August Existing Home Sales at 14-Year High

Existing home sales reached their highest level since before the Great Recession, the National Association of Realtors reported yesterday.

NAR said total existing-home sales ( rose for the third consecutive month in August, improving by 2.4% from July to a seasonally adjusted annual rate of 6 million. From a year ago, sales rose by 10.5%.

Single-family home sales rose to a seasonally adjusted annual rate of 5.37 million in August, up by 1.7% from 5.28 million in July and by 11% from one year ago. The median existing single-family home price jumped to $315,000 in August, up 11.7% from a year ago. Existing condominium and co-op sales rose to a seasonally adjusted annual rate of 630,000 units in August, up 8.6% from July and 6.8% from one year ago. The median existing condo price rose to $273,300 in August, an increase of 7.8% from a year ago.

For three straight months, home sales climbed in every region compared to the previous month. Median home prices grew at double-digit rates in each of the four major regions from one year ago. In the Northeast, sales jumped by nearly 14% to an annual rate of 740,000 and improved by 5.7% from a year ago. The median price in the Northeast rose to $349,500, up 10.4% from August 2019.

Sales increased by 1.4% in the Midwest to an annual rate of 1,410,000 in August and by 9.3% from a year ago. The median price in the Midwest rose to $246,300, a 10.7% increase from a year ago. Sales in the South rose by 0.8% to 2.60 million in August and by 13% from a year ago. The median price in the South rose to $269,200, a 12.3% increase from a year ago. Sales in the West rose by 0.8% to an annual rate of 1,250,000 in August and by 9.6% increase from a year ago. The median price in the West jumped to $456,100, up 11.8% from August 2019.

“The August increase in existing home sales was further confirmation of the housing market’s V-shaped recovery and overall strength in demand,” said Joel Kan, Associate Vice President of Economic and Industry Forecasting with the Mortgage Bankers Association. “The annualized pace of sales hit the 6-million mark for the first time since 2006, as transactions delayed by the pandemic continued to catch up. August was the second consecutive month of strong year-over-year sales gains, which is noteworthy considering the declines from April through June, and sales being down 31 percent in May. Last month’s strong sales activity was consistent with MBA’s purchase applications data, which has risen annually for four straight months.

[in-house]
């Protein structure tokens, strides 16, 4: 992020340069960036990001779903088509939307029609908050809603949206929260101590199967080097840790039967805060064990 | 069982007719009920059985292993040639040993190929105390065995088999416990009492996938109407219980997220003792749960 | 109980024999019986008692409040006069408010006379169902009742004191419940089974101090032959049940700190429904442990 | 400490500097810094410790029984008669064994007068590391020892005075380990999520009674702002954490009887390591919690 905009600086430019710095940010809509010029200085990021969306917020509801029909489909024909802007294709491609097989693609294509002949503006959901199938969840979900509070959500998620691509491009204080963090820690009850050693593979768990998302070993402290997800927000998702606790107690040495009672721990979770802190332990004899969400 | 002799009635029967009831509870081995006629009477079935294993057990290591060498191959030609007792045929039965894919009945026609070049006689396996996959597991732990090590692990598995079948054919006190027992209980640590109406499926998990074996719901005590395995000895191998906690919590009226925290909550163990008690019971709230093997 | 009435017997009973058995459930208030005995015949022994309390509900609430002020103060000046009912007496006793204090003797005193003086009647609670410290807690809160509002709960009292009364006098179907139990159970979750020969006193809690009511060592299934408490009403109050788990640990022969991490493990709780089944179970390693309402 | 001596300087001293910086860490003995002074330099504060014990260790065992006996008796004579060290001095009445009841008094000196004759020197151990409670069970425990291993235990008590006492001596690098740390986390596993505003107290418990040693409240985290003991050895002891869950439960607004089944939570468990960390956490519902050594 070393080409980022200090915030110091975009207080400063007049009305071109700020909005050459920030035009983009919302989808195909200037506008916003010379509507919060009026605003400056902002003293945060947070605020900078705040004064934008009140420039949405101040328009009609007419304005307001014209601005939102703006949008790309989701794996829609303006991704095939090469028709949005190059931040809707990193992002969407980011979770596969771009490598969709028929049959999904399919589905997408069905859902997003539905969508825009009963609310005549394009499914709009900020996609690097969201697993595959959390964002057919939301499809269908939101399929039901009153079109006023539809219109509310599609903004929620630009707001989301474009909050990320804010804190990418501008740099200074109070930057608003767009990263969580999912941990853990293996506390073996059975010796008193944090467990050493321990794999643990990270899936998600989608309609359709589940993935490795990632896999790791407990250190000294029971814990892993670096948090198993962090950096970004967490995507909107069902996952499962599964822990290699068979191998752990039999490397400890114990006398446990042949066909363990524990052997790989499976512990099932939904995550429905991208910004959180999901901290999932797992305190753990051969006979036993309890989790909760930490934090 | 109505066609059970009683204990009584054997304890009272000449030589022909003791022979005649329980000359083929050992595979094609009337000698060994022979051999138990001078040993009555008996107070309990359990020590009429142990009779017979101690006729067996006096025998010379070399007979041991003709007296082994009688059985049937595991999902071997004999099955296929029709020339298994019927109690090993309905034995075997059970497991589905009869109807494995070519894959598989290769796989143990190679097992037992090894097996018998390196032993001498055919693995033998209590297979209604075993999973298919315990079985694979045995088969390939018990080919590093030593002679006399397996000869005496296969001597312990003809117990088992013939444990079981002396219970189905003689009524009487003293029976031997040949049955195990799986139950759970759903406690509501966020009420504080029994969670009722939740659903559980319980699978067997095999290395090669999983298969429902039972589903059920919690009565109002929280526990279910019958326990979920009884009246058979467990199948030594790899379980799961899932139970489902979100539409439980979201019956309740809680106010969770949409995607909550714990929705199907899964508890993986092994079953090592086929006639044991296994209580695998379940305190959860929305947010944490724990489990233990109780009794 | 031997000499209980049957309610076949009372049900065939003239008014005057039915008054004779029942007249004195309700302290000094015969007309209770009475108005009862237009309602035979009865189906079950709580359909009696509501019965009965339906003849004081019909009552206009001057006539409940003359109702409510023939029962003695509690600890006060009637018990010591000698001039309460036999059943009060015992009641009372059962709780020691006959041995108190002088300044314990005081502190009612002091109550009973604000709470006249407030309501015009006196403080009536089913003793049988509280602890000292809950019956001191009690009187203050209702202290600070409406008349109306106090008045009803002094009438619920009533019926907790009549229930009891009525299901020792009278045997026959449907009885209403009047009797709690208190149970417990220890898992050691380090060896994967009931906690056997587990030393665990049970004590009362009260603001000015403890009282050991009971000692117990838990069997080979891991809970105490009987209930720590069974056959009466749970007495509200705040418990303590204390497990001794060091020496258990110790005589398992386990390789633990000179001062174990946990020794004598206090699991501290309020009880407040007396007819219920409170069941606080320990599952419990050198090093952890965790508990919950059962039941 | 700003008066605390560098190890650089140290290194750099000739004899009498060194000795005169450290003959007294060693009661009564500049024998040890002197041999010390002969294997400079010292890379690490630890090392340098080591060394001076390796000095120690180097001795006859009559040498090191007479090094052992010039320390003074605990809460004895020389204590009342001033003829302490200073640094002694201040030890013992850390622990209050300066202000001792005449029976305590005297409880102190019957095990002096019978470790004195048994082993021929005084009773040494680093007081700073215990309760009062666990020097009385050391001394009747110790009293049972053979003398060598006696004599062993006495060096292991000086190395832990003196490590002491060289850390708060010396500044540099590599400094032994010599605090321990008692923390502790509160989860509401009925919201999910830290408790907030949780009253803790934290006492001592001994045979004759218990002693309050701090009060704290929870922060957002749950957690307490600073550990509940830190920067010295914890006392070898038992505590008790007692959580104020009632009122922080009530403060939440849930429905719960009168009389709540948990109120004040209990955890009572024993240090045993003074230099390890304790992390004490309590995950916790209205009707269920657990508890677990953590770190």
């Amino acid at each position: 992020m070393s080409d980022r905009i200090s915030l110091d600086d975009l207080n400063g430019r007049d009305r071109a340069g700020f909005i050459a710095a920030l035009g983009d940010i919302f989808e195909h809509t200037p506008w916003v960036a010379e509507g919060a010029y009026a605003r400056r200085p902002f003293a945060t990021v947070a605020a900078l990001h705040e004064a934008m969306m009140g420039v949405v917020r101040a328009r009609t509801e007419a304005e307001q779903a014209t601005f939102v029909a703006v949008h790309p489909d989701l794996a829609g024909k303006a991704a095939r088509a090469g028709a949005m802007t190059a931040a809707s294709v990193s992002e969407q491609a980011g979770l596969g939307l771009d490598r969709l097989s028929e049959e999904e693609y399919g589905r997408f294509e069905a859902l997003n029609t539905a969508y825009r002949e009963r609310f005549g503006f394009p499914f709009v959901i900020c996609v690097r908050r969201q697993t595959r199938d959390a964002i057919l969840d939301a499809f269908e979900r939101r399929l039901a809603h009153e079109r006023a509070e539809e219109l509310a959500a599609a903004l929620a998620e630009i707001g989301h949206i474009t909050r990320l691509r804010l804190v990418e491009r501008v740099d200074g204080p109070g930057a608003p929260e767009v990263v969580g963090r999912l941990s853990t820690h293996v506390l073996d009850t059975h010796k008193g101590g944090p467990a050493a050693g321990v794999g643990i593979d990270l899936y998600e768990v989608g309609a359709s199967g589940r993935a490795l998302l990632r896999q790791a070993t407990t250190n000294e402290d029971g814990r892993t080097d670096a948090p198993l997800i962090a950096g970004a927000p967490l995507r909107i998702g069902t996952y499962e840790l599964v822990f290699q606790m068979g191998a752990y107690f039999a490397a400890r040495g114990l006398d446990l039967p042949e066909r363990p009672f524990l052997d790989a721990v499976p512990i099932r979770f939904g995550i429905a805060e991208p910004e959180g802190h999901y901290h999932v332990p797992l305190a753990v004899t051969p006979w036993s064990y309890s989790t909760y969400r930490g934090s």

“Home sales continue to amaze, and there are plenty of buyers in the pipeline ready to enter the market,” said NAR Chief Economist Lawrence Yun. “Further gains in sales are likely for the remainder of the year, with mortgage rates hovering around 3% and with continued job recovery.”

NAR reported the median existing-home price for all housing types in August jumped to $310,600, up 11.4% from August 2019 ($278,800), as prices rose in every region. August’s national price increase marks 102 straight months of year-over-year gains.

Total housing inventory at the end of August totaled just 1.49 million units, down 0.7% from July and 18.6% from one year ago (1.83 million). Unsold inventory sits at a 3.0-month supply at the current sales pace, down from 3.1 months in July and down from the 4.0-month figure recorded in August 2019.

“It is concerning that housing inventory continued to decline last month and was over 18 percent lower than in 2019,” Kan said. “This lack of supply continues to push home-price growth higher. The 11% gain in prices is far above income growth and threatens overall affordability – especially for first-time buyers. Homebuilders continue to face constraints, including higher production costs. However, it’s clear that more inventory is needed to keep home prices from rising too quickly.”

Mark Vitner, Senior Economist with Wells Fargo Securities, Charlotte, N.C., said low inventories are clearly limiting sales of single-family homes.

“Sales appear to be held back by an extraordinary lack of inventory,” Vitner said. “The lack of inventory has contributed to a bidding war for what properties are available, sending home prices sharply higher and reducing affordability.”

Vitner noted normally sales would slow as the school year began and the football season got underway. “This year, however, buyers are still making up for lost time and face fewer seasonal diversions,” he said. “Moreover, the demand for homes is benefiting from the surge in remote working and remote schooling, which continue to drive the pursuit for usable space. Unfortunately, supply has not kept pace with demand, so bidding wars will likely continue until new home construction ramps up in a significant way and on a sustained basis.”

Yun said scarce inventory has been problematic for the past few years. “Over recent months, we have seen lumber prices surge dramatically,” he said. “This has already led to an increase in the cost of multifamily housing and an even higher increase for single-family homes.”

The report said properties typically remained on the market for 22 days in August, unchanged from July and down from 31 days in August 2019. Sixty-nine percent of homes sold in August were on the market for less than a month.

First-time buyers were responsible for 33% of sales in August, down from 34% in July 2020, but up from 31% in August 2019. Individual investors or second-home buyers purchased 14% of homes in August, a small change from July’s figure of 15% and equal to the August 2019 rate of 14%. All-cash sales accounted for 18% of transactions in August, up from 16% in July 2020 and down from 19% in August 2019.

NAR said distressed sales represented less than 1% of sales in August, unchanged from July but down from 2% a year ago.